Dallas Seavey of Talkeetna wins his sixth Iditarod Sled Dog Race championship on March 12, 2024. Photo by Mary Pemberton

Dallas Seavey made history at 5:16 p.m. on Tuesday, running under the burled arch at Nome to claim his sixth championship in the Iditarod Trail Sled Dog Race. 

For Seavey it had been a year and a race full of challenges, including an encounter with a moose on the trail that he shot in defense of his dog team and himself. 

“This one was supposed to be hard,” said Seavey, 37, after crossing the finish line. “It had to be special, it had to be more than just a normal Iditarod. And for me, it was.”   

In 2012, at the age of 25, Seavey became the youngest musher to ever win the race. 

His winnings this year were just over $55,000. That plus the prize money for championships in 2014, 2015, 2016 and 2021, and other awards earned along the trail, have given him a grand total of $820,962. 

As four-time Iditarod champion Martin Buser of Big Lake famously said, “it’s not what you do during the Iditarod. It’s what you do the other 50 weeks of the year.” 


For Seavey the troubles mounted back on Nov. 24, 2023, when a team from his kennel in a training run on the Denali Highway collided with a snow machine. Two dogs died and seven others were injured. The musher driving the Seavey team suffered bruises and a cut but was not seriously injured.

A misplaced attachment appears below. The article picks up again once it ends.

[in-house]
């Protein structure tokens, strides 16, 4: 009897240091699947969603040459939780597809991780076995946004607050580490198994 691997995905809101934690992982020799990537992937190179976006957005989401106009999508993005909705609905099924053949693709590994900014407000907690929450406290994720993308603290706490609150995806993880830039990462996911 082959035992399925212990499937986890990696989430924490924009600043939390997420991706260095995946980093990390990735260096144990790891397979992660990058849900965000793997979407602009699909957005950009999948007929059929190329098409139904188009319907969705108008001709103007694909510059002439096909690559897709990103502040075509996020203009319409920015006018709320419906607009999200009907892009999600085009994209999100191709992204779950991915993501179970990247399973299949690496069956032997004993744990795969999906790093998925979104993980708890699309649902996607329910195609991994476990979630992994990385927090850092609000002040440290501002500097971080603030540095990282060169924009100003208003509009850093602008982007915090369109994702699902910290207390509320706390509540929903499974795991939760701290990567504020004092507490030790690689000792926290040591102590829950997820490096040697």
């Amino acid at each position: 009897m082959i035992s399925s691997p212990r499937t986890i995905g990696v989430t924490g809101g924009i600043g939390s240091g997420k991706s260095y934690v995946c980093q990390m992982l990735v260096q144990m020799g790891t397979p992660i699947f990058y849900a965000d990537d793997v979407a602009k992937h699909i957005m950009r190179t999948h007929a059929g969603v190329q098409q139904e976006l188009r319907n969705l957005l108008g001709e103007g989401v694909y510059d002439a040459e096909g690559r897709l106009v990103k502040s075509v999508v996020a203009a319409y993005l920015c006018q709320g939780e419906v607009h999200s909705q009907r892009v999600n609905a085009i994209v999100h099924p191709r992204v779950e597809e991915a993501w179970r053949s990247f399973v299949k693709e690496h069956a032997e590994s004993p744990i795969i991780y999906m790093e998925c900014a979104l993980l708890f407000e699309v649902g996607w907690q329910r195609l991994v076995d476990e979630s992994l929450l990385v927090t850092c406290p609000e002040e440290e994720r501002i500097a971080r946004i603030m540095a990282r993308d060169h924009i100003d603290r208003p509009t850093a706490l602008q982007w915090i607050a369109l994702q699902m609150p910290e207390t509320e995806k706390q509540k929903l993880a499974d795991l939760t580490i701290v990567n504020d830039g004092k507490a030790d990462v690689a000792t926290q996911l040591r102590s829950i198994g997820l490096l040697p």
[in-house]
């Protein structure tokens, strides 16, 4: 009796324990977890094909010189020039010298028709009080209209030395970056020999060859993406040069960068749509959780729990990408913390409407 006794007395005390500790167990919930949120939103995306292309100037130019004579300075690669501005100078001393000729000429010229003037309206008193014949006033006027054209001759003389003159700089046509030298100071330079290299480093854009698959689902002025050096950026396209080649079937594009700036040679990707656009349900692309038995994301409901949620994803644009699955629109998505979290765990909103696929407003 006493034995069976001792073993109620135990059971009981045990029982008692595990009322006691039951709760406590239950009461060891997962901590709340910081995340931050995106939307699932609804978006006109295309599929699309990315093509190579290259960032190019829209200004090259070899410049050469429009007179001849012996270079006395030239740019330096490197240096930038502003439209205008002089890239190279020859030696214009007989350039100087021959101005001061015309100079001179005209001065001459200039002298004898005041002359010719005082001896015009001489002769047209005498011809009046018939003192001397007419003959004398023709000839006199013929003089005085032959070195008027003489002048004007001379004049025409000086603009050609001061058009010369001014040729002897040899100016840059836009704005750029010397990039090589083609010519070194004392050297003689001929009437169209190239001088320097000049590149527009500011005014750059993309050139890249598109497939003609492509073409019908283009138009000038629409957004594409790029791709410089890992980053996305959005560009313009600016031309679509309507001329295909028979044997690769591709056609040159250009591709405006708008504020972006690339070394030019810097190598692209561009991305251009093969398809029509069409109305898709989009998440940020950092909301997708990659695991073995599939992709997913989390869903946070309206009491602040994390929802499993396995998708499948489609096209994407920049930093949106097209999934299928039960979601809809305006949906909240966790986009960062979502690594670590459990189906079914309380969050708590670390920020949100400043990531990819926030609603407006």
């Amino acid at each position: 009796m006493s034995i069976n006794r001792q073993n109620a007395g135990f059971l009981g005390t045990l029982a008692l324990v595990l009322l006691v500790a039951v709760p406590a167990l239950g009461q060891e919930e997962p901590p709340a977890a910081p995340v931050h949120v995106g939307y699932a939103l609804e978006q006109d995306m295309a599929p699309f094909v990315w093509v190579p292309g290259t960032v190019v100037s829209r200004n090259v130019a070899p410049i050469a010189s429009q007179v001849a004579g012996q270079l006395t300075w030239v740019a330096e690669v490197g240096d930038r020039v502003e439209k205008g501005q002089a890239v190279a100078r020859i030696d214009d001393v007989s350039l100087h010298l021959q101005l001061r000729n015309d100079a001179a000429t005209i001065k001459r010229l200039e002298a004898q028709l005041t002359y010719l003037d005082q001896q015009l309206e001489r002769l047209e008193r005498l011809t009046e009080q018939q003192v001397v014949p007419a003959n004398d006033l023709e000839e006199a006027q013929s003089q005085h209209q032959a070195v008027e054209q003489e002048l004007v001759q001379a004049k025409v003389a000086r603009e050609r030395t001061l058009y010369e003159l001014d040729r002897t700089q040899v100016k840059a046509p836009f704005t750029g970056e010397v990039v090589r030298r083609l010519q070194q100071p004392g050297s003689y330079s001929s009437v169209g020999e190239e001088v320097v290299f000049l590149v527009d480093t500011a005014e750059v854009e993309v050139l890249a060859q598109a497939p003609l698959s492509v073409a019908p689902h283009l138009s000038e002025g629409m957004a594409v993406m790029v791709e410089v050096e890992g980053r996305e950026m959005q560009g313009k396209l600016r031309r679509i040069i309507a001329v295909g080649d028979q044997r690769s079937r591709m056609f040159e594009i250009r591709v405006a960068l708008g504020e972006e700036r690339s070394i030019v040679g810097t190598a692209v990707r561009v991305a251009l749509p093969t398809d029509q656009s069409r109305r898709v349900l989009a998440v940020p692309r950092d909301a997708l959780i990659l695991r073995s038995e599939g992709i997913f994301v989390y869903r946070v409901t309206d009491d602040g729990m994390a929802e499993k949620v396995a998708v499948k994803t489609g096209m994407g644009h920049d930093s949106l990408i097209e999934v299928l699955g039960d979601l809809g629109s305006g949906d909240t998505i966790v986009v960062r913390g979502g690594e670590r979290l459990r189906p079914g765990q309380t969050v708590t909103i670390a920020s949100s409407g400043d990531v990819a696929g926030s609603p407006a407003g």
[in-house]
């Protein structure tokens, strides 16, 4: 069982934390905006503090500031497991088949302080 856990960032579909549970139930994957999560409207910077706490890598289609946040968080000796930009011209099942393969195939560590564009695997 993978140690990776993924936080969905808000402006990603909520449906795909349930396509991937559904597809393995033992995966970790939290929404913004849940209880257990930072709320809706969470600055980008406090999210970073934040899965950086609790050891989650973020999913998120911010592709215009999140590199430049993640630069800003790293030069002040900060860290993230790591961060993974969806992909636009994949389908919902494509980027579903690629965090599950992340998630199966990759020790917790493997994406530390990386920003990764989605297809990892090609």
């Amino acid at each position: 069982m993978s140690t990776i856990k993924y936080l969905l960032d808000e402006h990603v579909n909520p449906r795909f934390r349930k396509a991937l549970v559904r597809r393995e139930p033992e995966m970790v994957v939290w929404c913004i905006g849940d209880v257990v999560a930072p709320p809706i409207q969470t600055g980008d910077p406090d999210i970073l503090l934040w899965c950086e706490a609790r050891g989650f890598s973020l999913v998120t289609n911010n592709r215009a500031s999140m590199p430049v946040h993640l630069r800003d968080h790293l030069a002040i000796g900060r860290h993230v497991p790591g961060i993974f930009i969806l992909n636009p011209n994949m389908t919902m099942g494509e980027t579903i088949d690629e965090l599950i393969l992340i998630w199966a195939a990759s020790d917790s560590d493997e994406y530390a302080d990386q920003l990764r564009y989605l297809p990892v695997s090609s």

Then on the relatively short run during the ceremonial start of the race in Anchorage, Seavey had to stop on the trail blocked by a moose. 

Running beside his team up to the burled arch, Seavey looked to be bursting with energy. He praised his dogs as “super incredible individuals” with a lot of heart who worked as a team all the way down the trail. 

Seavey is a third generation Iditarod musher. His grandfather, Dan Seavey of Seward, ran in the first Iditarod in 1973, a race he helped Joe Redington Sr. to organize. Dan Seavey ran his last Iditarod in 2012 at the age of 74, along with son Mitch Seavey, a three-time Iditarod champion, and grandson Dallas.  

Asked when he might run again, he said “when I run out of grandchildren.” 

Iditarod 2024 began with 38 mushers, but as of Tuesday seven had scratched, including three mushers who experienced the death of one of their team dogs during the race. Necropsies on all three dogs failed to determine cause of death, and further testing was to be conducted, according to the Iditarod Trail Committee. All dogs competing in the race undergo an extensive examination before being allowed to compete. Those deaths prompted People for the Ethical Treatment of Animals (PETA), which opposes the race as a cruelty to the dogs, to again call for an end to the Iditarod.